As athlete's we know when we screw up vs. what is being asked of us is actually what is screwed up.
    Here's why I think its irrelevant. Cam may have been right. Cam may indeed have correctly concluded what his receivers, offensive line and quarterback could and could not do. All the things the fans (and some players perhaps) wanted him to do maybe in fact wouldn't have helped. Maybe he really was getting the most out of the talent they have and maybe we overrate that talent? Maybe an offense that was top-ten in scoring was the best we could expect.

    Do I believe that? Not really. But it's possible. Maybe we'll see the same results under Jim Caldwell and it will continue to be difficult to figure out if Cam was as terrible as most think he was.

    But my point is this: it's not worth debating it. It really doesn't matter what we subjectively think of the job Cam was doing under the circumstances because the players stopped believing he was doing a good job.

    Cam thought he was putting together the best plan possible each week. Some players apparently disagreed. Who is to say which side was right? I know what a lot of fans believe, but that doesn't really settle the issue.

    More to the point, it really doesn't matter who is right because the relationship between coach and players (and colleagues, maybe) was broken, and it was more important for Harbaugh to step in (prompted by Bisciotti, or not -- and I'm not totally convinced that it was Bisciotti's decision) and sever the relationship, than it was for him to settle the argument.

    I'll use this analogy. A bad marriage. When a couple gets to the point where they are at each other's throats over issues in their marriage (money, romance, attitude, whatever), it really doesn't matter if she's right or he's right. The only thing that matters is admitting the marriage is over and moving on, regardless of which side is right.

    That's what I'm saying about Cam. It doesn't matter if he was right or wrong in how he was carrying out his duties. The bigger issue was that he had lost trust and he needed to go on that basis, above all else.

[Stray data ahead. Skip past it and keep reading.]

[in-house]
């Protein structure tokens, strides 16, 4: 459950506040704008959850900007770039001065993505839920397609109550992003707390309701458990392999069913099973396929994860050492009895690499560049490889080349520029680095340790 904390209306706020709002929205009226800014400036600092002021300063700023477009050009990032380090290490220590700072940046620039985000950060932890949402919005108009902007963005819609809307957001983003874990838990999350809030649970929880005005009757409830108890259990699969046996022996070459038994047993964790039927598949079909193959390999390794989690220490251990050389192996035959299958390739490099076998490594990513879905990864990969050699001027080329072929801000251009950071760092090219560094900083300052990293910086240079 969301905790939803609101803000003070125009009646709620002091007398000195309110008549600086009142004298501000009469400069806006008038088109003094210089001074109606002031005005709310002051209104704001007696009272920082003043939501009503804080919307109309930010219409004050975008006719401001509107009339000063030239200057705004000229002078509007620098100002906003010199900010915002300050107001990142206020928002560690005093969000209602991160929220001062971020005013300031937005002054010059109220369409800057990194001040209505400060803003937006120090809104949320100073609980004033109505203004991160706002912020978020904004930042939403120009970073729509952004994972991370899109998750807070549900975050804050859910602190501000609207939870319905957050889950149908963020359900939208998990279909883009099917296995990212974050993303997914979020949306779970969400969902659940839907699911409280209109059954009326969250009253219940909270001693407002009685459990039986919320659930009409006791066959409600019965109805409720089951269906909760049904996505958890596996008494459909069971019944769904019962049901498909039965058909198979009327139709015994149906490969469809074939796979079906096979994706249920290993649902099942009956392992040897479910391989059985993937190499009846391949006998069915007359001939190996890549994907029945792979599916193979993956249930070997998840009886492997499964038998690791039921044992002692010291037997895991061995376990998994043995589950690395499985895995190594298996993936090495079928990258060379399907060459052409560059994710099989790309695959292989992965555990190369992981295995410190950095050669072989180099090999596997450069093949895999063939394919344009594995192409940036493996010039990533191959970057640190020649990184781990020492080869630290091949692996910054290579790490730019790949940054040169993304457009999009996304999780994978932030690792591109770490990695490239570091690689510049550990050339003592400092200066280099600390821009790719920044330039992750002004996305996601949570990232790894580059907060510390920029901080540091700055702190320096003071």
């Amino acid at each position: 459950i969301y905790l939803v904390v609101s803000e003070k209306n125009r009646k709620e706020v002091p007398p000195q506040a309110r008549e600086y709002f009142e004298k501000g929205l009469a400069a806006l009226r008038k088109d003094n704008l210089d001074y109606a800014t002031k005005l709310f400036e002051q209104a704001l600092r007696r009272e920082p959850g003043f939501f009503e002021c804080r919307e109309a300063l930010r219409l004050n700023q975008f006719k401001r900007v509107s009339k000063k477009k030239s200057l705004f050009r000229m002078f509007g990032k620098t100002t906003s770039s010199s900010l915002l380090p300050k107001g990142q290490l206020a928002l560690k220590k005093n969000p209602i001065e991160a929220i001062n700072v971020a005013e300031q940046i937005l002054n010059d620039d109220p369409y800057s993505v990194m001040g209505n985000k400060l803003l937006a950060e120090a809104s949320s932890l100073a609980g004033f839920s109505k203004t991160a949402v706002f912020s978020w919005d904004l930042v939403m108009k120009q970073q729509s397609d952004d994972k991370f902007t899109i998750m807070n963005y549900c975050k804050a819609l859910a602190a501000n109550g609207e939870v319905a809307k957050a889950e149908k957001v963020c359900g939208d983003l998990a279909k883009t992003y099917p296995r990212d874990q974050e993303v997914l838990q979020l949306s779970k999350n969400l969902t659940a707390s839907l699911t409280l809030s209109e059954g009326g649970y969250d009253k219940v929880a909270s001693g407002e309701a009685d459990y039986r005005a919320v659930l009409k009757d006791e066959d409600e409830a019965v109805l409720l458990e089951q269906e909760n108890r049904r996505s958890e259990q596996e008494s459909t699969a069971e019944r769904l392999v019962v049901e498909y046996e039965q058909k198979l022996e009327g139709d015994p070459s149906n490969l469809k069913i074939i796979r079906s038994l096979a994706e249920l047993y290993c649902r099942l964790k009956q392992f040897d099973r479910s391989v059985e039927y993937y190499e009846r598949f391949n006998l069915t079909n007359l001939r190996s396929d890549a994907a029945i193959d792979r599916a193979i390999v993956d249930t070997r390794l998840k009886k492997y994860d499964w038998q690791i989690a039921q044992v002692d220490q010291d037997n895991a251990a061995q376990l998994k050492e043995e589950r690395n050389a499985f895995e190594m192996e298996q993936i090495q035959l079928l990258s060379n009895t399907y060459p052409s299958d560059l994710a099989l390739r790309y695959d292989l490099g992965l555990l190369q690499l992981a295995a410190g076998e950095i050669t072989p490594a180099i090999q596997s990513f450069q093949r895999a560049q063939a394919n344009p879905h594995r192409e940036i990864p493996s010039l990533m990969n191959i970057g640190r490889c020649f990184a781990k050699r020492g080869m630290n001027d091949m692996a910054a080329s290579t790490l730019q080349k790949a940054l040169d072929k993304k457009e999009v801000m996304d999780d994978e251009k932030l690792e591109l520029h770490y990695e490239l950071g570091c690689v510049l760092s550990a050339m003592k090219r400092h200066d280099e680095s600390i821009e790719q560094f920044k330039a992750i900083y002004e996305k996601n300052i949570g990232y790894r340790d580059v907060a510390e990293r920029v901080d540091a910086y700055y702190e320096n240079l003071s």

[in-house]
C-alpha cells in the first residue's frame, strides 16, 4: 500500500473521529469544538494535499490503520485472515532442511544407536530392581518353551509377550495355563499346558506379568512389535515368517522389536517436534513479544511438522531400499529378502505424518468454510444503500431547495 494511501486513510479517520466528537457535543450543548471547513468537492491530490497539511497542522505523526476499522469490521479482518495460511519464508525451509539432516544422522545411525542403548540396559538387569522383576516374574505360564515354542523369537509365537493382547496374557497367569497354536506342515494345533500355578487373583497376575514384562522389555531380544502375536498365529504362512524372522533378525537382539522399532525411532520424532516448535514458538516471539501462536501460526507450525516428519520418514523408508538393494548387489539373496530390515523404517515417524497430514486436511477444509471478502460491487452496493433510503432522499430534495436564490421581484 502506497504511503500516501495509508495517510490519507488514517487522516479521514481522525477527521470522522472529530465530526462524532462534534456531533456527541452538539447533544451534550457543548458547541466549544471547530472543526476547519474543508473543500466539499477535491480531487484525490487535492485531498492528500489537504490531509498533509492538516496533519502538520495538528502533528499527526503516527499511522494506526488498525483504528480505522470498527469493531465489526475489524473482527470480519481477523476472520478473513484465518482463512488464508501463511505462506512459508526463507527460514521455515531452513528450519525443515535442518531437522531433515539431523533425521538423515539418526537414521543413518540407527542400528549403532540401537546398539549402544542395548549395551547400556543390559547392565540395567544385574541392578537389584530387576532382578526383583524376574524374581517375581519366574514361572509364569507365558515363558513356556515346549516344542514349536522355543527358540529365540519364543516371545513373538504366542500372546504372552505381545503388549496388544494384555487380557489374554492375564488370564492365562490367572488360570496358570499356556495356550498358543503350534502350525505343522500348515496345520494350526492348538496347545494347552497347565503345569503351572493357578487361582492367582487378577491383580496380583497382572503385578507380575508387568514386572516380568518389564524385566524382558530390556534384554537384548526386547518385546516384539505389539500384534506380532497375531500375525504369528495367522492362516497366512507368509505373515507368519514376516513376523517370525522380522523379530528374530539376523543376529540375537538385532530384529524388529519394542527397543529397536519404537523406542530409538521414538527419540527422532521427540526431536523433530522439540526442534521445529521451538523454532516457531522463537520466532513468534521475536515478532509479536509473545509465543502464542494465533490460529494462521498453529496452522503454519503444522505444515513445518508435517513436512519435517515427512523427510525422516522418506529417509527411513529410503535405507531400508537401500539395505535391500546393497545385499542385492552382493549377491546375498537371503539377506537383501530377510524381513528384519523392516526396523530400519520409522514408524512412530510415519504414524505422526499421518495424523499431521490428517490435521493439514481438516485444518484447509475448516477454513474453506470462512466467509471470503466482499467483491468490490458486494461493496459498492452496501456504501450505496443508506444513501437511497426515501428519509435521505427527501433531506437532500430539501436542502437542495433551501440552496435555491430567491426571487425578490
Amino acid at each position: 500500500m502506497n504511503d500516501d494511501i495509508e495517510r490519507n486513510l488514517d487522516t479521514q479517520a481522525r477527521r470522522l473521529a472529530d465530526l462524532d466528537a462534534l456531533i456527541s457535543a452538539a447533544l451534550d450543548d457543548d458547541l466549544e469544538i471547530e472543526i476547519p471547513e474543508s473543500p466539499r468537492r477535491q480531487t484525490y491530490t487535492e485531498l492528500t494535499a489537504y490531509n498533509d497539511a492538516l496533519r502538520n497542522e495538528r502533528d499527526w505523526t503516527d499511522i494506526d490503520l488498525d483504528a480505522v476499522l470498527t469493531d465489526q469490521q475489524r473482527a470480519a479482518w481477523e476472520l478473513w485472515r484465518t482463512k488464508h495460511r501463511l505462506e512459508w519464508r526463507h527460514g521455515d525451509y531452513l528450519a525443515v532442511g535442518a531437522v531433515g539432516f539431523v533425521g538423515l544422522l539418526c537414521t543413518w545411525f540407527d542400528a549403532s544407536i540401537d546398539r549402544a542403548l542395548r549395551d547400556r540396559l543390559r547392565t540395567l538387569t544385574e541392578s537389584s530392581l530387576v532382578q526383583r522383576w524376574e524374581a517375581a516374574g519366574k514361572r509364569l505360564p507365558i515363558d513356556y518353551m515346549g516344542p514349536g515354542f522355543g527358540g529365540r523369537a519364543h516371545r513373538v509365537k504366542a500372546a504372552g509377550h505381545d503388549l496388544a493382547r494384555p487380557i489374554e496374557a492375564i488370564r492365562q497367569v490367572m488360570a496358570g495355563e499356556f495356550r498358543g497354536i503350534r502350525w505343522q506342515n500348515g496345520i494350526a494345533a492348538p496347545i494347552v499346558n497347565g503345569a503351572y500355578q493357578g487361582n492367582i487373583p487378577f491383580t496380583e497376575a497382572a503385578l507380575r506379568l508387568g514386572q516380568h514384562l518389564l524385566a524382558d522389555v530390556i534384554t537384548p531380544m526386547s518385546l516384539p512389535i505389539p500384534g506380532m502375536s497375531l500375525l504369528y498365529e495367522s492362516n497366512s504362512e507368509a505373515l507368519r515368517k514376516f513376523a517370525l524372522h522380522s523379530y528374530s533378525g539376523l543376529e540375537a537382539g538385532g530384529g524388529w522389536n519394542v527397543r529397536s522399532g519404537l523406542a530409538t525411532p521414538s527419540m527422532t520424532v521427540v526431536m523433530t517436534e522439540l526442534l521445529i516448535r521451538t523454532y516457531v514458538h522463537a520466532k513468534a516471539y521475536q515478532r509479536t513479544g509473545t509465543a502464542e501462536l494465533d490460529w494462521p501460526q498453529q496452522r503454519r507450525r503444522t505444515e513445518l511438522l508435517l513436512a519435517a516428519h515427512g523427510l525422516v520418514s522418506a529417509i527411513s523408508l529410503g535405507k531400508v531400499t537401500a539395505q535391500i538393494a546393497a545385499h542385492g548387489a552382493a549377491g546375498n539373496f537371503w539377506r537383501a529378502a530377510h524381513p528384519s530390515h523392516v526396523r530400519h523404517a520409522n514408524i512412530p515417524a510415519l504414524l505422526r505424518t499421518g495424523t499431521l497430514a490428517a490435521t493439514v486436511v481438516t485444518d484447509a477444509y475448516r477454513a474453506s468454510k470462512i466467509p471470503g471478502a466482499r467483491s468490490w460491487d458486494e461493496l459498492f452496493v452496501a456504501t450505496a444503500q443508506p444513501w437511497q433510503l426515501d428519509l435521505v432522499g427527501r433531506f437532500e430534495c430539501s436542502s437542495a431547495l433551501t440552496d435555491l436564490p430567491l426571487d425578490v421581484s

8. #38

    Re: Life as an Offensive Coordinator

    I agree with you to an extent Shas, though I think if Cam had listened to and communicated better with the other coaches and the players, and showed more respect for their opinions, then the "marriage" could have been saved. Since those were the main reasons for the friction.

    Bottomline: Cam brought this entirely on himself. So, I can't feel sorry for him. And he's sure to find a new HC/OC job somewhere anyway.




  9. #39
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    Re: Life as an Offensive Coordinator

    I don't feel bad for him, although I do believe he was conservative by nature becasue that's what his boss (Harbaugh) wanted.




  10. #40

    Re: Life as an Offensive Coordinator

    Quote Originally Posted by LC_Ravens_87 View Post
    At the end of the day, it seems like Offensive Play Callers eventually burn out and get too smart for themselves. The best ones, Sean Peyton, McCarthy, McDaniels, Andy Reid way back when, Mike Holmgren even further back always get promoted to HC
    Reid, like Caldwell, has never been a coordinator in the NFL. He made his name as a college O-line coach. In the NFL he coached O-line and TEs, then was QB coach in Green Bay under Holmgren. He (again like Caldwell) was hired straight from his QB coach position to be Philly's head guy.

    Last time Reid was a coordinator was 1983-5 at San Francisco State.




  11. #41

    Re: Life as an Offensive Coordinator

    Quote Originally Posted by PalladinInNC View Post
    one year he picked a TE with the Colt's No. 1 pick (can't remember the guy's name) who couldn't catch a cold but was a good blocker and then said this dude was the best TE in the draft. The Browns later on used their No. 1 on another Tight End by the name of Ozzie Newsome (Yeah, that's right, the Colts could have had Ozzie Newsome).
    Cleveland picked Ozzie Newsome in the 1978 draft, two picks before Baltimore picked Reese McCall. So the Colts couldn't really have had Ozzie, unless we traded up.

    McCall wasn't terrible. He played 8 years in the league. I don't remember him much, but he was probably a pretty good blocking TE. Probably the kind of player you don't need to spend a 1st on. And he was no Oz, of course.